This diagram from the xkcd.com blog about the disconnect between what features and information are prominently displayed on many University websites and what visitors to the site are actually looking for is quite amusing, and likely pretty accurate:
I think the general premise of the chart could also fit many of the workforce systems organizations deploy, and even many of the interactions managers and leaders have with their teams.
Just a few that come to mind -
Company intranet or employee portal - How prominently is the Payroll schedule displayed? You know everyone cares about that. What about the holiday calendar? The menu in the company cafeteria? I bet these are some of the most popular and searched for items on the portal, make them easy to find.
Corporate job site - Is the 'apply now' or 'send your resume' button or link clearly featured? Or is it effectively buried by that super awesome video of your CEO in a shirt and tie (no jacket because he is sending off a 'hip' vibe) about how fantastic it is to work at your company.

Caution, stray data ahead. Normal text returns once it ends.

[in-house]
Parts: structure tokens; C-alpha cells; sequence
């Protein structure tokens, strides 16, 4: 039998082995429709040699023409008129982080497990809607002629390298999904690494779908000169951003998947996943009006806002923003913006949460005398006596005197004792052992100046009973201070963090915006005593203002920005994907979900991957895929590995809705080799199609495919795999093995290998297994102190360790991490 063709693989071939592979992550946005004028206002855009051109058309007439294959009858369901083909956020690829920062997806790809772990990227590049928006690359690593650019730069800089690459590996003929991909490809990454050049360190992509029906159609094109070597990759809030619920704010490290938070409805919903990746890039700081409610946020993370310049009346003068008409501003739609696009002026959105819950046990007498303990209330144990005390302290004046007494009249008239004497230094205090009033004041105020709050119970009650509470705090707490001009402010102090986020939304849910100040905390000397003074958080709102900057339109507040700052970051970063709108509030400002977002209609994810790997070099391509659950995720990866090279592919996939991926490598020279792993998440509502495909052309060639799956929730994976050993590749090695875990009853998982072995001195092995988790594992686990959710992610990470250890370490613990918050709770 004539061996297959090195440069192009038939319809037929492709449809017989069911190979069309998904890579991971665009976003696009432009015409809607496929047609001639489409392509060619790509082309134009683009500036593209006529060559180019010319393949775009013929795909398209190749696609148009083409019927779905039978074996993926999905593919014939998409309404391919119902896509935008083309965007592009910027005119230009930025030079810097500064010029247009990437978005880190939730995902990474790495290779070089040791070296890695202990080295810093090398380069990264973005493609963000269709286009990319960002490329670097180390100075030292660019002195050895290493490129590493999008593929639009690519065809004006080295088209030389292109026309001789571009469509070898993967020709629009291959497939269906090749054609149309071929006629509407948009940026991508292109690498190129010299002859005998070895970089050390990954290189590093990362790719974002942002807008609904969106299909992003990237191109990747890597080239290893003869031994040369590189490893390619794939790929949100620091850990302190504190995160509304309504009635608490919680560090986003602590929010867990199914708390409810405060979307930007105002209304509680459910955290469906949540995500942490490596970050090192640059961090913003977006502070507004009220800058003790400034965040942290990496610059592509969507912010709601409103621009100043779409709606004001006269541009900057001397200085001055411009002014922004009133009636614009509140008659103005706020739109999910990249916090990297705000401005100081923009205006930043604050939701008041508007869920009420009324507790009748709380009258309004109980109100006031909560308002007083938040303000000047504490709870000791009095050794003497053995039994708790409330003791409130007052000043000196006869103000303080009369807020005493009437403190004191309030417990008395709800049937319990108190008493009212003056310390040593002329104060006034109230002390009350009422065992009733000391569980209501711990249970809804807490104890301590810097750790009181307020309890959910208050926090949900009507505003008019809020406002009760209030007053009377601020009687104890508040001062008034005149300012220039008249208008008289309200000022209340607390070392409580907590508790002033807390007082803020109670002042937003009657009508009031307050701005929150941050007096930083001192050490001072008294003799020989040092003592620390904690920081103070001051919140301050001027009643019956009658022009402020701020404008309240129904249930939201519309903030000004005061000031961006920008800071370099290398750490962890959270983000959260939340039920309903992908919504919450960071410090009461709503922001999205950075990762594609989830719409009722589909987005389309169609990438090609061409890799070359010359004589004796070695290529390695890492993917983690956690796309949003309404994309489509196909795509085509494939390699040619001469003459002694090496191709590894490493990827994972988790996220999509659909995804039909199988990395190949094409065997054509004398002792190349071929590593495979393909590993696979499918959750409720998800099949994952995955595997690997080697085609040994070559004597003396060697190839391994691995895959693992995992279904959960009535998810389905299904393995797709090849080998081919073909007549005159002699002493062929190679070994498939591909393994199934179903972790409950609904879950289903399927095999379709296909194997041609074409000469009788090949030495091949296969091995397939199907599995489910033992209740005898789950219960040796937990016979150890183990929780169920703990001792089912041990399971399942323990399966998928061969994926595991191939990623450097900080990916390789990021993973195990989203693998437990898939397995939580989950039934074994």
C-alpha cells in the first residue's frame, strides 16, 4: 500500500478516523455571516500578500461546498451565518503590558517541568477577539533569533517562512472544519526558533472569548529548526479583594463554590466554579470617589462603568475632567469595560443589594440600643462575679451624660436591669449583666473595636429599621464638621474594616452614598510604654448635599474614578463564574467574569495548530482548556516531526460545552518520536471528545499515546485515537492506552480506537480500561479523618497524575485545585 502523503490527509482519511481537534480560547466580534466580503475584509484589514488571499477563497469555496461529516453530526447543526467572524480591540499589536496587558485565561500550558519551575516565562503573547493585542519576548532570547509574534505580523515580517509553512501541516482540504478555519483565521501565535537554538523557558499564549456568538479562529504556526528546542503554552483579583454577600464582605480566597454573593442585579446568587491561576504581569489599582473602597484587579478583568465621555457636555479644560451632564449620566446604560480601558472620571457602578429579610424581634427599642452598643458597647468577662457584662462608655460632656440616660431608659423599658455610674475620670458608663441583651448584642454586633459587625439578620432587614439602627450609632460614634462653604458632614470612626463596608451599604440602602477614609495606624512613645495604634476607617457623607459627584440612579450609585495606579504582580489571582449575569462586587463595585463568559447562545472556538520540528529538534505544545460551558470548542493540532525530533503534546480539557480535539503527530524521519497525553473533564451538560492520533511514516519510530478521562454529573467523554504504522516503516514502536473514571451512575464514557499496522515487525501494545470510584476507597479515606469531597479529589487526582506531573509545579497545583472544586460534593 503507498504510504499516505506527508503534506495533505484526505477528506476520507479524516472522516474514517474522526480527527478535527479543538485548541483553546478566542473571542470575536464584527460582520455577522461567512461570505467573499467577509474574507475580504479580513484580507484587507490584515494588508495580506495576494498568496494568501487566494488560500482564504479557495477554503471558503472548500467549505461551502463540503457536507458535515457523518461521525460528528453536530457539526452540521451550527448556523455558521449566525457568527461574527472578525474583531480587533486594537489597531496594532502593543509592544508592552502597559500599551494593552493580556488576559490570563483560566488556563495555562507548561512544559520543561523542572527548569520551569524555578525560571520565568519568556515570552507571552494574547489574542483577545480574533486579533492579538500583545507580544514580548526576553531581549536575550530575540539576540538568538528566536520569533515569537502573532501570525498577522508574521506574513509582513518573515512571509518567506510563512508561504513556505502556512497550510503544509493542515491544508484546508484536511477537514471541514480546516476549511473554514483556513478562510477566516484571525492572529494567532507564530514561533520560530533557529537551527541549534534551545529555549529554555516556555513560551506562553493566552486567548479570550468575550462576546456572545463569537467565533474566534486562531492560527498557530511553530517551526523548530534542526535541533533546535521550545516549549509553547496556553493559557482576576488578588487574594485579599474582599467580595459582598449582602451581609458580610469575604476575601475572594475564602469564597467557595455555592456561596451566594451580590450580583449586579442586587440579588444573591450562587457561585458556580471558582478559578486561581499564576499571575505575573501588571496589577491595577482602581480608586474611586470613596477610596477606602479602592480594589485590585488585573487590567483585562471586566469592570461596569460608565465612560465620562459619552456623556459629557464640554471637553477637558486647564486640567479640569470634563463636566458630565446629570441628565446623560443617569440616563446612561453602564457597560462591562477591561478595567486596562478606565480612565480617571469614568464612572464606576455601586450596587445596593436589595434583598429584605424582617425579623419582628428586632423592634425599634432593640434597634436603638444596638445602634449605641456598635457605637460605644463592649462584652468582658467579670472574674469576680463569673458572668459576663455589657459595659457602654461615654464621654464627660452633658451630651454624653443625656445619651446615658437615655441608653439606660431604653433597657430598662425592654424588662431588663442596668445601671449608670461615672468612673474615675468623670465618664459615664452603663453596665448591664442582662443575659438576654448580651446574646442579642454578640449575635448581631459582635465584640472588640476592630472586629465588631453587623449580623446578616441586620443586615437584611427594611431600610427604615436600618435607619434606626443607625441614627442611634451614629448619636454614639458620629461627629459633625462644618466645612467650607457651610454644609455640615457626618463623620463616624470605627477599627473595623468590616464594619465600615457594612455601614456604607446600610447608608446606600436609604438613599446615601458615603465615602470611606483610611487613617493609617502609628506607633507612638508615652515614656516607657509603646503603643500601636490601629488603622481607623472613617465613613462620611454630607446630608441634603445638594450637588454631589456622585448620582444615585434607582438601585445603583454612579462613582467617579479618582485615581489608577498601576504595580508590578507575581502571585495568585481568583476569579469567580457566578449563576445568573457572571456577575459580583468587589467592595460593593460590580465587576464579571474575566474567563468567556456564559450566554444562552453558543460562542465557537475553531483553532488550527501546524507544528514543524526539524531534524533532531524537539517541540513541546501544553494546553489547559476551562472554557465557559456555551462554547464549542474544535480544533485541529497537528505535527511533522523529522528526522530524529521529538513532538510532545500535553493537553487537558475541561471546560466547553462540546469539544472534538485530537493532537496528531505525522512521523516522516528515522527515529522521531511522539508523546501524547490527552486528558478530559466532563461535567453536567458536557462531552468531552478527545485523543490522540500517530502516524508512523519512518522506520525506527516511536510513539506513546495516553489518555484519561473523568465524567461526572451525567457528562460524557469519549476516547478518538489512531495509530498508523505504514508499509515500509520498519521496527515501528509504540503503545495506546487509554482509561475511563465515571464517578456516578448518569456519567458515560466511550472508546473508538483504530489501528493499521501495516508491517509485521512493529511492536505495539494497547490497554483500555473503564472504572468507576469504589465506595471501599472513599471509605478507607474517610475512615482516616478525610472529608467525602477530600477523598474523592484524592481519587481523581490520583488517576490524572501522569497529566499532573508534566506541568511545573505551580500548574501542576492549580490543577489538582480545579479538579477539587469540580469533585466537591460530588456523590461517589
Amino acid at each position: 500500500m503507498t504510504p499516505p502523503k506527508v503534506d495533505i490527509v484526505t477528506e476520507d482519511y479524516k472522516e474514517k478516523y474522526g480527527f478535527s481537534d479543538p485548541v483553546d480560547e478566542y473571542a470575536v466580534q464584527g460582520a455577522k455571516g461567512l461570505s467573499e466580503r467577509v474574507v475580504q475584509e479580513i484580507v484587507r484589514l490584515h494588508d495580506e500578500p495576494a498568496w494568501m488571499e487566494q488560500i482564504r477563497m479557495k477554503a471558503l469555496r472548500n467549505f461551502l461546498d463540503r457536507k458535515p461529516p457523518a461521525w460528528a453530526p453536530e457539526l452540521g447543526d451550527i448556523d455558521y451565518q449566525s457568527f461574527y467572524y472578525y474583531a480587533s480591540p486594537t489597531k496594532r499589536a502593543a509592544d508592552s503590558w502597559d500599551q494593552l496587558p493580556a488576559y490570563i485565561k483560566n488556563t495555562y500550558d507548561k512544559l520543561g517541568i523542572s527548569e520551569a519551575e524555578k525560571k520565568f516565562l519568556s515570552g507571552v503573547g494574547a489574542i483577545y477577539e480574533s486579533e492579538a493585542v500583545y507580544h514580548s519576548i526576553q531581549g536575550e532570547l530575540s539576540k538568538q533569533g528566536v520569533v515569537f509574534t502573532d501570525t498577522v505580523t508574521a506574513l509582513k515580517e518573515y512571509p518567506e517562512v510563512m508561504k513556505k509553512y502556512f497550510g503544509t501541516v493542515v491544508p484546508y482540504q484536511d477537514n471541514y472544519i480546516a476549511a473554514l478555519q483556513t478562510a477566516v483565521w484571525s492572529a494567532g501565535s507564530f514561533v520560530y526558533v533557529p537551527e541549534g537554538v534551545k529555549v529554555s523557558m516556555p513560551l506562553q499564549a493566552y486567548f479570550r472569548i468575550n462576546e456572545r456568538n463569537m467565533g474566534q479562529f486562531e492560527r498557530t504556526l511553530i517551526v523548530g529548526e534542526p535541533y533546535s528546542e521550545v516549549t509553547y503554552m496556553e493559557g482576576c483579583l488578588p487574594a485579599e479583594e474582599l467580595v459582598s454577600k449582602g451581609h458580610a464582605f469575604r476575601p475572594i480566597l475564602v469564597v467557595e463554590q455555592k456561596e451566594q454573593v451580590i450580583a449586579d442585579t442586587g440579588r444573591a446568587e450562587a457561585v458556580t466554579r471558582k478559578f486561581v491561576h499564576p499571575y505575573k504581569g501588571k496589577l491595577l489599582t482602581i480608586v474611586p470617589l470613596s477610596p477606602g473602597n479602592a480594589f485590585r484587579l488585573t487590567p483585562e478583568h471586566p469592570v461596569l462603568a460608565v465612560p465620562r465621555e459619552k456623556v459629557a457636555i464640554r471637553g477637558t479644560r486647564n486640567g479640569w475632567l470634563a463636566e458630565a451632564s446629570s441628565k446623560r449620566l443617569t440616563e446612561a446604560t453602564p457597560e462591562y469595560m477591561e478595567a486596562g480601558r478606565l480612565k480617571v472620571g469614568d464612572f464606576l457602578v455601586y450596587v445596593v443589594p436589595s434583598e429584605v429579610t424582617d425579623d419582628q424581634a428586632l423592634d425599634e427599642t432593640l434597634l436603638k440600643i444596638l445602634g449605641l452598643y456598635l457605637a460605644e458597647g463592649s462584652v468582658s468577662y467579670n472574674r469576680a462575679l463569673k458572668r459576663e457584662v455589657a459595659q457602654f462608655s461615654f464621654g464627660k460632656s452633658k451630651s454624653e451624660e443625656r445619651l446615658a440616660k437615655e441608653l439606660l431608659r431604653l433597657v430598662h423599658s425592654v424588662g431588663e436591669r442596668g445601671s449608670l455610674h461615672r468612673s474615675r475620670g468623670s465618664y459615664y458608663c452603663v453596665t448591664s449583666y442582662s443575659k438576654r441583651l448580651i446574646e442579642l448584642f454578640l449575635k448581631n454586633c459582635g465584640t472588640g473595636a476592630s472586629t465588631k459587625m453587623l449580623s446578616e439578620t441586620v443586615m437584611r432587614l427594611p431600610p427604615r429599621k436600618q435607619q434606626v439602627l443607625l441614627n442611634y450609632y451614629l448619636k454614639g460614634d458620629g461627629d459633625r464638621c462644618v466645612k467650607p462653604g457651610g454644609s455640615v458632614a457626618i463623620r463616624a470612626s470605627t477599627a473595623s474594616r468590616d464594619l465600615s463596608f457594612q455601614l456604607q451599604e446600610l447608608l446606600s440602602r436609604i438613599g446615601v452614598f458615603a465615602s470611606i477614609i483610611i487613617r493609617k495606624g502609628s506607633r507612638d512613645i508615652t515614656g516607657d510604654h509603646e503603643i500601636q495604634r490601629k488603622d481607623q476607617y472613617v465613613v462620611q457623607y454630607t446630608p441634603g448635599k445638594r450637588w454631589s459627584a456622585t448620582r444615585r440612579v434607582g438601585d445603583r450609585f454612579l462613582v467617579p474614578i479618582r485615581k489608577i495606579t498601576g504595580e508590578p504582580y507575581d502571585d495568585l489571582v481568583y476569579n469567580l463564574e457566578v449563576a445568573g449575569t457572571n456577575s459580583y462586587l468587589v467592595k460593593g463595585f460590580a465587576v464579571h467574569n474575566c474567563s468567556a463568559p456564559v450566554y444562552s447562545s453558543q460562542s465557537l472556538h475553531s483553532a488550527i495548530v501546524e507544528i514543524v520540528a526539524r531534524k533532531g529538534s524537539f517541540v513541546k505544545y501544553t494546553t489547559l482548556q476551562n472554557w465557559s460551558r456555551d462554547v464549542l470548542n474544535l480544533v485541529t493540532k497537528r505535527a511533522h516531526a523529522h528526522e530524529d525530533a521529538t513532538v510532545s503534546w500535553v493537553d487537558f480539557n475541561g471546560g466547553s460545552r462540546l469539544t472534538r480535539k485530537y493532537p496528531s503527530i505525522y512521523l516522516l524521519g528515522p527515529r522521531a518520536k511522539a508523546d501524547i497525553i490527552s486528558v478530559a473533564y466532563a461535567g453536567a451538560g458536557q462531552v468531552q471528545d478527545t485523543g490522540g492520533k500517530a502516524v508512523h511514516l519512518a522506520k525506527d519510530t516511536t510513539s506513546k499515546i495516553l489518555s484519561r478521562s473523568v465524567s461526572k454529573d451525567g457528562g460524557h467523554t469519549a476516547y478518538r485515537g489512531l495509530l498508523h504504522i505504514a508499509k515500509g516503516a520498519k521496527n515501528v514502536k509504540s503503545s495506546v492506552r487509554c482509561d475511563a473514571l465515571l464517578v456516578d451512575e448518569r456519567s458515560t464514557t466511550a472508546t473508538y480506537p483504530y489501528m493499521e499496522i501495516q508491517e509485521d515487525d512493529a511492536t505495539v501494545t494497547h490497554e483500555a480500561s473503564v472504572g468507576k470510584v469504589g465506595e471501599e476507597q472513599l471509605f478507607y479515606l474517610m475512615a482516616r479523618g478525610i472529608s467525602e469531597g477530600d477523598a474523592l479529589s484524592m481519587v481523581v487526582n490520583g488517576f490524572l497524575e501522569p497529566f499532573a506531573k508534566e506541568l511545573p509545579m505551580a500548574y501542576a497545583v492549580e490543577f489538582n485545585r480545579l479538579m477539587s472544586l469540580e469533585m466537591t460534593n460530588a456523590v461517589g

Quarterly senior management 'all hands' meeting - Are we all still on track to get our bonuses? Can we work half days on Fridays during the summer? Sure, go over the financials, but once the company gets to a certain size, recitation of financials often devolves into an arcane review of accounting acronyms like EBIDTA. Talk bonuses, raises, is the company holiday party still on?
What else? Where else is there a disconnect between the information that you want to provide, and what the intended recipients really want to receive?
Probably 85% of the conversations with my 9 year old, but that is another story entirely.